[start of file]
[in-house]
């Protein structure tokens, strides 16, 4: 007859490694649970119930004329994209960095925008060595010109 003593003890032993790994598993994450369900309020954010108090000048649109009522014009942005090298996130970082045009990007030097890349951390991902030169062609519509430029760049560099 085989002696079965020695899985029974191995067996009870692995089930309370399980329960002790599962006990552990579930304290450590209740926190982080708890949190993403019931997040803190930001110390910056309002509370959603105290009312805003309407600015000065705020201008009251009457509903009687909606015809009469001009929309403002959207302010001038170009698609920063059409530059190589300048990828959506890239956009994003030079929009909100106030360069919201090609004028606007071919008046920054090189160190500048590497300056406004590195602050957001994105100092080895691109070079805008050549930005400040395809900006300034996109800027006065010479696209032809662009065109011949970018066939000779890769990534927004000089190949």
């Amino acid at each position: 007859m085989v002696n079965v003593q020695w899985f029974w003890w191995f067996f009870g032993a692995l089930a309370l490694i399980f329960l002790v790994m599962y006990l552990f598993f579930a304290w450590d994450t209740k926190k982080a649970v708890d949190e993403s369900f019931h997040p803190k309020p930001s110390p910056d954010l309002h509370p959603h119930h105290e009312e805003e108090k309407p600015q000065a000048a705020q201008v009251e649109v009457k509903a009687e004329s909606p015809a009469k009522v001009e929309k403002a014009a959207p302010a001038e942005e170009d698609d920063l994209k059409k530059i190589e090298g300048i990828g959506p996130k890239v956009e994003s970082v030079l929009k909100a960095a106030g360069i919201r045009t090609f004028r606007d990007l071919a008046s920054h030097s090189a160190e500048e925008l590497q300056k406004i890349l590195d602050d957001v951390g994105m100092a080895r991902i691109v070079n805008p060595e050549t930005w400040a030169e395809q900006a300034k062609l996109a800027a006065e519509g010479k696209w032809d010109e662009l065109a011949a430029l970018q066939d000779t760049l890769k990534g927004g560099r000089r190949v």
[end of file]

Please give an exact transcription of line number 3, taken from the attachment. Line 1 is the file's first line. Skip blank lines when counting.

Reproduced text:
């Amino acid at each position: 007859m085989v002696n079965v003593q020695w899985f029974w003890w191995f067996f009870g032993a692995l089930a309370l490694i399980f329960l002790v790994m599962y006990l552990f598993f579930a304290w450590d994450t209740k926190k982080a649970v708890d949190e993403s369900f019931h997040p803190k309020p930001s110390p910056d954010l309002h509370p959603h119930h105290e009312e805003e108090k309407p600015q000065a000048a705020q201008v009251e649109v009457k509903a009687e004329s909606p015809a009469k009522v001009e929309k403002a014009a959207p302010a001038e942005e170009d698609d920063l994209k059409k530059i190589e090298g300048i990828g959506p996130k890239v956009e994003s970082v030079l929009k909100a960095a106030g360069i919201r045009t090609f004028r606007d990007l071919a008046s920054h030097s090189a160190e500048e925008l590497q300056k406004i890349l590195d602050d957001v951390g994105m100092a080895r991902i691109v070079n805008p060595e050549t930005w400040a030169e395809q900006a300034k062609l996109a800027a006065e519509g010479k696209w032809d010109e662009l065109a011949a430029l970018q066939d000779t760049l890769k990534g927004g560099r000089r190949v």